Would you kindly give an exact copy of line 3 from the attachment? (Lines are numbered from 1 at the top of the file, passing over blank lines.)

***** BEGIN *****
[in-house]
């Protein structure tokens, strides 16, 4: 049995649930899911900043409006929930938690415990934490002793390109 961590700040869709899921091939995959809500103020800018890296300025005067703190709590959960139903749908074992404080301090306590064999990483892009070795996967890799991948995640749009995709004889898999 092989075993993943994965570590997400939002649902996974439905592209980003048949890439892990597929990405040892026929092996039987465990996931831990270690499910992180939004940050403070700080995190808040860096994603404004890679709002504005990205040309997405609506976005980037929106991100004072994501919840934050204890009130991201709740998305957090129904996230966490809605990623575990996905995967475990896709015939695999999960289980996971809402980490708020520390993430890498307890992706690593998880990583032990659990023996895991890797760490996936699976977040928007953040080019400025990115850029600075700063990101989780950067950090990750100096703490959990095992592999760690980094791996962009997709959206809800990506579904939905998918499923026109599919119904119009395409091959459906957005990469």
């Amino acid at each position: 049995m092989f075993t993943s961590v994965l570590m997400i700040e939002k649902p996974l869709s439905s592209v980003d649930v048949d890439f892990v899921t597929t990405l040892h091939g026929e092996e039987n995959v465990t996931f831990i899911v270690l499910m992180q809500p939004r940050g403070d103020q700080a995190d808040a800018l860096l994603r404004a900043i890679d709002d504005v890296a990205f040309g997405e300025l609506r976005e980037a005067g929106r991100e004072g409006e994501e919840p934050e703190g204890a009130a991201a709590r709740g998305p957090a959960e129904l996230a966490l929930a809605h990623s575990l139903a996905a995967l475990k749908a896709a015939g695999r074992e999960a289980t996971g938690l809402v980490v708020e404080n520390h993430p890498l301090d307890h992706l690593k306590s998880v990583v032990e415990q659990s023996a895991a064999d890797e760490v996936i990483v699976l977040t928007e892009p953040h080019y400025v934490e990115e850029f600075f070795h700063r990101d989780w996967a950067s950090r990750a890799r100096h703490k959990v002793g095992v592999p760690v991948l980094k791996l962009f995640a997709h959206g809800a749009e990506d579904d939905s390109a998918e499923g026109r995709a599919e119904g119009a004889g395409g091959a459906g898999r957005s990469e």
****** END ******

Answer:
């Amino acid at each position: 049995m092989f075993t993943s961590v994965l570590m997400i700040e939002k649902p996974l869709s439905s592209v980003d649930v048949d890439f892990v899921t597929t990405l040892h091939g026929e092996e039987n995959v465990t996931f831990i899911v270690l499910m992180q809500p939004r940050g403070d103020q700080a995190d808040a800018l860096l994603r404004a900043i890679d709002d504005v890296a990205f040309g997405e300025l609506r976005e980037a005067g929106r991100e004072g409006e994501e919840p934050e703190g204890a009130a991201a709590r709740g998305p957090a959960e129904l996230a966490l929930a809605h990623s575990l139903a996905a995967l475990k749908a896709a015939g695999r074992e999960a289980t996971g938690l809402v980490v708020e404080n520390h993430p890498l301090d307890h992706l690593k306590s998880v990583v032990e415990q659990s023996a895991a064999d890797e760490v996936i990483v699976l977040t928007e892009p953040h080019y400025v934490e990115e850029f600075f070795h700063r990101d989780w996967a950067s950090r990750a890799r100096h703490k959990v002793g095992v592999p760690v991948l980094k791996l962009f995640a997709h959206g809800a749009e990506d579904d939905s390109a998918e499923g026109r995709a599919e119904g119009a004889g395409g091959a459906g898999r957005s990469e």